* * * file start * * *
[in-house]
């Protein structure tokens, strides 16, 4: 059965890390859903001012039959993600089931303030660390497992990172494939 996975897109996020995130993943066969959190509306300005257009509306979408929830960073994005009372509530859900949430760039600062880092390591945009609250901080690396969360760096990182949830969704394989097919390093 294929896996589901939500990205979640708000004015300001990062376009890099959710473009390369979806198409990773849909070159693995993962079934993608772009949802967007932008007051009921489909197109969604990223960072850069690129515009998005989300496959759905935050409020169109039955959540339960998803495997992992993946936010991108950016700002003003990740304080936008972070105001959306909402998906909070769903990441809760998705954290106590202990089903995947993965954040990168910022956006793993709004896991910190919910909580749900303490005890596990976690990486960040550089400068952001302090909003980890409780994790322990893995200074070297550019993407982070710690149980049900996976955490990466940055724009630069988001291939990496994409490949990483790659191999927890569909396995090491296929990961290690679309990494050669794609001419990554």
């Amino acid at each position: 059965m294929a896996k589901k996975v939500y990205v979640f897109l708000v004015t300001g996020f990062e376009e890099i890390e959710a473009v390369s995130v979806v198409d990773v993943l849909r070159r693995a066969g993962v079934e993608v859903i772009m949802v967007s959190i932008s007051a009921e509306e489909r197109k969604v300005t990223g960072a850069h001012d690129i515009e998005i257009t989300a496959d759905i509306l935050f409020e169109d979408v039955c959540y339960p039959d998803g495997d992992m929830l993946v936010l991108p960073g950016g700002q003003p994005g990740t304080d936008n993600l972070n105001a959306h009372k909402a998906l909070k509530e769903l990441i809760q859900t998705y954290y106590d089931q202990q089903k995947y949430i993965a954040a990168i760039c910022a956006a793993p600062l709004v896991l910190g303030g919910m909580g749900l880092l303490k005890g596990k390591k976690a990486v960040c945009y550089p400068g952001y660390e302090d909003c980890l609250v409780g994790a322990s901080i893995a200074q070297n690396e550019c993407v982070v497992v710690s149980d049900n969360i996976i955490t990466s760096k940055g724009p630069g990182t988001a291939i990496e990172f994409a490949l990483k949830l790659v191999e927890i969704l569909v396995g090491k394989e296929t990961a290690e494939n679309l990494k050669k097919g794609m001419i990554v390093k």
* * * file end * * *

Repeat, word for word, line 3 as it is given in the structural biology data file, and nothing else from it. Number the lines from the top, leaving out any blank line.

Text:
């Amino acid at each position: 059965m294929a896996k589901k996975v939500y990205v979640f897109l708000v004015t300001g996020f990062e376009e890099i890390e959710a473009v390369s995130v979806v198409d990773v993943l849909r070159r693995a066969g993962v079934e993608v859903i772009m949802v967007s959190i932008s007051a009921e509306e489909r197109k969604v300005t990223g960072a850069h001012d690129i515009e998005i257009t989300a496959d759905i509306l935050f409020e169109d979408v039955c959540y339960p039959d998803g495997d992992m929830l993946v936010l991108p960073g950016g700002q003003p994005g990740t304080d936008n993600l972070n105001a959306h009372k909402a998906l909070k509530e769903l990441i809760q859900t998705y954290y106590d089931q202990q089903k995947y949430i993965a954040a990168i760039c910022a956006a793993p600062l709004v896991l910190g303030g919910m909580g749900l880092l303490k005890g596990k390591k976690a990486v960040c945009y550089p400068g952001y660390e302090d909003c980890l609250v409780g994790a322990s901080i893995a200074q070297n690396e550019c993407v982070v497992v710690s149980d049900n969360i996976i955490t990466s760096k940055g724009p630069g990182t988001a291939i990496e990172f994409a490949l990483k949830l790659v191999e927890i969704l569909v396995g090491k394989e296929t990961a290690e494939n679309l990494k050669k097919g794609m001419i990554v390093k």